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  1. #11
    artonpaper's Avatar
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    I have a stirrer with a heater. It works great for most things. I got extra magnets and a wand for retrieving them from the graduate from Edmund Scientific. The only thing it doesn't do well is stir and dissolve ferric oxalate. Heating it to around 150º and putting a top on the bottle and shaking the heck out it for about 20 minutes is the only thing that works for me.

  2. #12
    StoneNYC's Avatar
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    Can someone tell me what this is used for? Like, why is it magnetic? And what's it for? I've never had to "stir" before I just pour the chemicals in water, close the container, rotate it a few times and the working solution is ready to go... So ... I don't get it....


    ~Stone | Sent w/ iPhone using Tapatalk
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  3. #13
    Ken Nadvornick's Avatar
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    It's used for mixing solids into liquids, or liquids into liquids.

    It's magnetic because the mixing is accomplished by placing the container to be mixed on top of a plate that covers a rotating magnet. A small magnetic mixing bar is then dropped into the container. When the mixer is activated the bar is twirled by the rotating magnet below the plate, thus mixing the container's contents.

    Fancier mixers also include a heating element below the plate so one can simultaneously heat and mix solutions. Many dry chemicals dissolve quicker and easier in warmer water.

    Ken
    "Hate is an adolescent term used to stop discussion with people you disagree with. You can do better than that."
    —'blanksy', December 13, 2013

  4. #14
    StoneNYC's Avatar
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    Quote Originally Posted by Ken Nadvornick View Post
    It's used for mixing solids into liquids, or liquids into liquids.

    It's magnetic because the mixing is accomplished by placing the container to be mixed on top of a plate that covers a rotating magnet. A small magnetic mixing bar is then dropped into the container. When the mixer is activated the bar is twirled by the rotating magnet below the plate, thus mixing the container's contents.

    Fancier mixers also include a heating element below the plate so one can simultaneously heat and mix solutions. Many dry chemicals dissolve quicker and easier in warmer water.

    Ken
    Oh, I've never had anything that needed a stirrer, but just bought my first bulk chemistry for mixing my own so maybe I'll have to get one...


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    ~Stone | "...of course, that's just my opinion. I could be wrong." ~Dennis Miller

  5. #15
    Mike Wilde's Avatar
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    I don't recall the model number - it is years old and was bought for a good price used. Basic variac for speed control. You need to manually adjust the speed depending on if you have dumped in too much dry chemistry at once so the stirrier bogs down. Too fast, and it whips air into the solution, which is a nono for developers.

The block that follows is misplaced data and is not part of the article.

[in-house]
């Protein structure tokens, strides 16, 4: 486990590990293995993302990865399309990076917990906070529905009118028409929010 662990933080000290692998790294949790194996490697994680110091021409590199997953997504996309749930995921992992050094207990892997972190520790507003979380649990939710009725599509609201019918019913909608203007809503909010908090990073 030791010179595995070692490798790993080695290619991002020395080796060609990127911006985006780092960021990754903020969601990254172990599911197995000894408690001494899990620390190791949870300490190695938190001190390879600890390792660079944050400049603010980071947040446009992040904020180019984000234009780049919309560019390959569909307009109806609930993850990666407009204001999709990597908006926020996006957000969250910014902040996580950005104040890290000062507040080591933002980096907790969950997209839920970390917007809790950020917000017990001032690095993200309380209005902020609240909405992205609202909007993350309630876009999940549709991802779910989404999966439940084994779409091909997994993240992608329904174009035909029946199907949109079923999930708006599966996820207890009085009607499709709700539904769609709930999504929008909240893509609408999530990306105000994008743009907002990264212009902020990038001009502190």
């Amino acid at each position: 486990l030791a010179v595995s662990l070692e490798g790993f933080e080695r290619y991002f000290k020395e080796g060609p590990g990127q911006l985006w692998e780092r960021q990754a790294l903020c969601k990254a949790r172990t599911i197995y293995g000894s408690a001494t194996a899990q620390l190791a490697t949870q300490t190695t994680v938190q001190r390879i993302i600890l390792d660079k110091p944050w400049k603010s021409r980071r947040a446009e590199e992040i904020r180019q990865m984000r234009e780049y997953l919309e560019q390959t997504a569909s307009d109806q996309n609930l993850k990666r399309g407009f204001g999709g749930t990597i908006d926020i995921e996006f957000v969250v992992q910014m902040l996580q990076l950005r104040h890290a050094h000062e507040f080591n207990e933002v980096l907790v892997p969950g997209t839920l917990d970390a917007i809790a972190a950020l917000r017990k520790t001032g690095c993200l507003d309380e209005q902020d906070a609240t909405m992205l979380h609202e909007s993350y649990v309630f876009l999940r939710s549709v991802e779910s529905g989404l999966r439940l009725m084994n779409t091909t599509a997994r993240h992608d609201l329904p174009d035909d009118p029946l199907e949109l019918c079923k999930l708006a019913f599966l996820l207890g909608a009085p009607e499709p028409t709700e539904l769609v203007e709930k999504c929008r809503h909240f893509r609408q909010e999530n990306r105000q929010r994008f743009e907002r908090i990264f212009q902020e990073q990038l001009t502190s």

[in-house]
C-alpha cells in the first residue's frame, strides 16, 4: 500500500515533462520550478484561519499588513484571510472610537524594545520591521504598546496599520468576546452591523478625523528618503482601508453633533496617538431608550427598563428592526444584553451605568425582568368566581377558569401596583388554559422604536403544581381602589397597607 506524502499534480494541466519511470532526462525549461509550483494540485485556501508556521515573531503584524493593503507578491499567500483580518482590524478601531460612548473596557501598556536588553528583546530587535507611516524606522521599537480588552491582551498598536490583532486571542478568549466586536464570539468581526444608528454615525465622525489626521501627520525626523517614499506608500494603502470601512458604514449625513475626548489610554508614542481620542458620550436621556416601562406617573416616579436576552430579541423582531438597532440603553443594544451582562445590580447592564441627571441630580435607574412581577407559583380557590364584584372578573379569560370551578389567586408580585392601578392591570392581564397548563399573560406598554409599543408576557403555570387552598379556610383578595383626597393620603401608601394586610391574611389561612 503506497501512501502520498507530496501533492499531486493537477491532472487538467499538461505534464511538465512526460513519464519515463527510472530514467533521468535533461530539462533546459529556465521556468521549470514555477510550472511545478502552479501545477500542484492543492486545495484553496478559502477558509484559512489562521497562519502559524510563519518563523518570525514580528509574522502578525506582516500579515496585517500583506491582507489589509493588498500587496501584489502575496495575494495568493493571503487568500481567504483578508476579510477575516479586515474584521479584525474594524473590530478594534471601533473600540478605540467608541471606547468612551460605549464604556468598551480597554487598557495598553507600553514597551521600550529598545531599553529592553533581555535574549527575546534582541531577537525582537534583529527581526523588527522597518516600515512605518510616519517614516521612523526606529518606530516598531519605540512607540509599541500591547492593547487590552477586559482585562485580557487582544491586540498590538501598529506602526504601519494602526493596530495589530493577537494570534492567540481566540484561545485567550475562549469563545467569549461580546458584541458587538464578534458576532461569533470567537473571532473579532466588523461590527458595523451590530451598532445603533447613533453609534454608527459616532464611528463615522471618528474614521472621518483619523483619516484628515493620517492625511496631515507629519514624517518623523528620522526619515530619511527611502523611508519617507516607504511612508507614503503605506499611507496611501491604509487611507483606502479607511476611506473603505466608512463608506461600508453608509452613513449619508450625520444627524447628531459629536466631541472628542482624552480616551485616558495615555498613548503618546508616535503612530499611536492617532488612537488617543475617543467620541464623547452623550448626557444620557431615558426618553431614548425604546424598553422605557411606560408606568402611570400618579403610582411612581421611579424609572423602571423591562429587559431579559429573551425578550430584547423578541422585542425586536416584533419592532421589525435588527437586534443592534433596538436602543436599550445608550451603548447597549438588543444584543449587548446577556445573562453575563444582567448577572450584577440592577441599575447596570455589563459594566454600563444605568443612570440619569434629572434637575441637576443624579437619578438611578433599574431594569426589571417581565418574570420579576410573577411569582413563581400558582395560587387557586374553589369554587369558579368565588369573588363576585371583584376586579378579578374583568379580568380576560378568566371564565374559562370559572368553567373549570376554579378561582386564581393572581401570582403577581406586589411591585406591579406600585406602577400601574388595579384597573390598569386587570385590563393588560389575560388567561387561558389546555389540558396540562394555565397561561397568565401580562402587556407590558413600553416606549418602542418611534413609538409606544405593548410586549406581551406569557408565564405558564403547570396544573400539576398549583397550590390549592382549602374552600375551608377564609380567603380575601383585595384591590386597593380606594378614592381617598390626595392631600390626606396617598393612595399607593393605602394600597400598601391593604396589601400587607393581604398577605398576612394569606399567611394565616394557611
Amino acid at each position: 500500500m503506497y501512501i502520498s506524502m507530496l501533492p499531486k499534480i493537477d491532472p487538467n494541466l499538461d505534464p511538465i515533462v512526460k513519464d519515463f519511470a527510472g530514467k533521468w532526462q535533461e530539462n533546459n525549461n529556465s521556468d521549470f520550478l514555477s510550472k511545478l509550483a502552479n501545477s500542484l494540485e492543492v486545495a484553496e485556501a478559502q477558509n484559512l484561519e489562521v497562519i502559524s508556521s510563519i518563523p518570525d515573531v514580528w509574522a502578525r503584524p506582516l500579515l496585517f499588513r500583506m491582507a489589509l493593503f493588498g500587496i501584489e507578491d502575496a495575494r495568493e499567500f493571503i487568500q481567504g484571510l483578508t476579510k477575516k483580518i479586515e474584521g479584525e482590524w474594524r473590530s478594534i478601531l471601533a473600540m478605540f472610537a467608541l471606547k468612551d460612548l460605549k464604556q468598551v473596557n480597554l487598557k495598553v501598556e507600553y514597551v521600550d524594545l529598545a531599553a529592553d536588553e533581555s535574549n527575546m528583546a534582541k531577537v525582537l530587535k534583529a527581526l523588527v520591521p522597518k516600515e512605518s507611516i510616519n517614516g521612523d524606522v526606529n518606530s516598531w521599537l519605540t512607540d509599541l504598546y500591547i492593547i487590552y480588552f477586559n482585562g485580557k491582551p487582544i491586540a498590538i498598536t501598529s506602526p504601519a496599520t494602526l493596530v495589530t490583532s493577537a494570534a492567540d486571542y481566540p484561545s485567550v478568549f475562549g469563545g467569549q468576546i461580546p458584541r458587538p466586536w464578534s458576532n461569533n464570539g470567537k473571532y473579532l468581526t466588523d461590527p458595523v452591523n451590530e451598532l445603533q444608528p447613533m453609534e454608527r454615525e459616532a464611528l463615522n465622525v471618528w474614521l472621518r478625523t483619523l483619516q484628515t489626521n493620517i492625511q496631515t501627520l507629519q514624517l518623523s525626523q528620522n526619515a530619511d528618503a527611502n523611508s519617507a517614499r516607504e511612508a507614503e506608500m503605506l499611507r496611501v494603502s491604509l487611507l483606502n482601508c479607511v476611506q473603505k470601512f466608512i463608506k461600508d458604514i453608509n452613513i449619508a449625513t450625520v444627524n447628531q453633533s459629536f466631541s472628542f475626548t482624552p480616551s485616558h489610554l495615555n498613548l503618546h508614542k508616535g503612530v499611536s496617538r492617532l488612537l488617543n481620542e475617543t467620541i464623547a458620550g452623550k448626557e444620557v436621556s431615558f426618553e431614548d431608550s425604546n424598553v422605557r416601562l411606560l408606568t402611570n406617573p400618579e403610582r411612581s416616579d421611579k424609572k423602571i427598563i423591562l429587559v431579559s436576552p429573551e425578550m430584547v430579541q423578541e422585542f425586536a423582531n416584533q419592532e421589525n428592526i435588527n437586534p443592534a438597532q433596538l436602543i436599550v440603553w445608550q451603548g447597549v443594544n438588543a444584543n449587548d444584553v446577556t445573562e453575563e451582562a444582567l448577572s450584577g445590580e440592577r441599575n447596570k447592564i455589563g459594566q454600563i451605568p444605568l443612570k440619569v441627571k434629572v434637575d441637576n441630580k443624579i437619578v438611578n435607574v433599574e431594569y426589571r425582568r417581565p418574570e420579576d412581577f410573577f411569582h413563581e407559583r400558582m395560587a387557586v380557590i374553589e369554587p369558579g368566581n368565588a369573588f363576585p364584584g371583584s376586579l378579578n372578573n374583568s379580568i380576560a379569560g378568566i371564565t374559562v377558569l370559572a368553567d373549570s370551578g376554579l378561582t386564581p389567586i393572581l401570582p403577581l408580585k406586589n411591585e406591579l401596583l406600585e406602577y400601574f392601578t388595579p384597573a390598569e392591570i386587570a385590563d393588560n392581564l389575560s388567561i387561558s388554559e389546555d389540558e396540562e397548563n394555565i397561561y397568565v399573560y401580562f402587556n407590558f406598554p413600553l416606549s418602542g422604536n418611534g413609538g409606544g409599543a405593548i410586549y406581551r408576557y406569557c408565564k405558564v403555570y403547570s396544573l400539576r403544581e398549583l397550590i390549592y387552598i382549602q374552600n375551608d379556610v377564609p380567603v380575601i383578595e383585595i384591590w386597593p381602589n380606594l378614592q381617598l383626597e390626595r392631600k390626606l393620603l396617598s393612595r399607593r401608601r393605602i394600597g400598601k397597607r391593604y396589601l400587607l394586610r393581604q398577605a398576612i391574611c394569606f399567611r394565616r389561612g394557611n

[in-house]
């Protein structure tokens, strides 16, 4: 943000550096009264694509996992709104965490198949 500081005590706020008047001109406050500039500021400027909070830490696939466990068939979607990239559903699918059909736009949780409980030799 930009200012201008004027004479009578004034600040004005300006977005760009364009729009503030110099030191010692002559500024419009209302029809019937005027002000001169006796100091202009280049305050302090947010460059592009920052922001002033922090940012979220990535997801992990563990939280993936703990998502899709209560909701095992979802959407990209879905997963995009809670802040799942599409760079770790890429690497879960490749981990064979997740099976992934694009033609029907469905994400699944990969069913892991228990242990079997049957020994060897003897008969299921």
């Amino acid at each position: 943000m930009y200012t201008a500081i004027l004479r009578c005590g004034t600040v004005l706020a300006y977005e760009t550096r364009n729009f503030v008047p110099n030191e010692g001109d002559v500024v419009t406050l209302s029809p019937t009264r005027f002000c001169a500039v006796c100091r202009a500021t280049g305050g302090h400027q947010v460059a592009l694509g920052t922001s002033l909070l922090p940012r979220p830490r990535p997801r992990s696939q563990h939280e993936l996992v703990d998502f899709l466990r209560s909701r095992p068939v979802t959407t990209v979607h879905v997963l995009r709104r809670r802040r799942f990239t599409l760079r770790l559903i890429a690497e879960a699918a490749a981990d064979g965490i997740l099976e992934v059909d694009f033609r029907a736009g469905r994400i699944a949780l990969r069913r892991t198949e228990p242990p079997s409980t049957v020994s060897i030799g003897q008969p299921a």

I added a heater salvaged from Bunn commercial coffee warmer to the underside of the stirring platform. It works best to hold temperatures, rather than actually heating the solution in any reasonable rate. Usually I mix in a 3.8L stainless steel beaker, or a 2L pyrex beaker or erlenmeyer flask if the solution needs to stay hot and mix for a long time.
    my real name, imagine that.

  6. #16
    Jim Noel's Avatar
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    I would hate to be without a heated one.
    [FONT=Comic Sans MS]Films NOT Dead - Just getting fixed![/FONT]

  7. #17

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    Quote Originally Posted by StoneNYC View Post
    Oh, I've never had anything that needed a stirrer, but just bought my first bulk chemistry for mixing my own so maybe I'll have to get one...


    ~Stone | Sent w/ iPhone using Tapatalk
    Just keep in mind in case you don't feel like spending extra $ on a stirrer, it is a convenience, not a necessity. Most if not all the dry chemicals you'll be mixing will dissolve fine stirring by hand. I've never had a magnetic stirrer, although maybe one day I'll get one just for the hell of it.

  8. #18

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    I have gotten a lot of good information here. I have another question. I plan on using a 1000ml and 2000ml glass beakers to mix my chemistry. What size mixing bar works best relative to size and shape?

  9. #19

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    Hey guys, just saw this. I've never used one for mixing photography or lab chemicals, but magnetic stirrers are a big thing in Homebrewing for making yeast starters. Basically, the stirrer constantly aerates the yeast starter so you have a large initial pitch into the unfermented beer.


    There are a lot people who have started making magnetic stirrers because the lab grade ones are either too expensive or too hard to find for the average homebrewer. Most that I know of are not heated. If you are looking for a good (cheap) stirrer homebrew yeast stirrers are a great place to start.

    I have one from Stir Starters. It works great for my purposes. I use a 2000mL erlenmeyer flask for making starters with this device. I think he also has instructions on a DIY version on the website as well.

  10. #20

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    I'm not sure how specifically a yeast stirrer differs from a lab stirrer in design, but aeration is definitely NOT what you want when mixing photochemistry.

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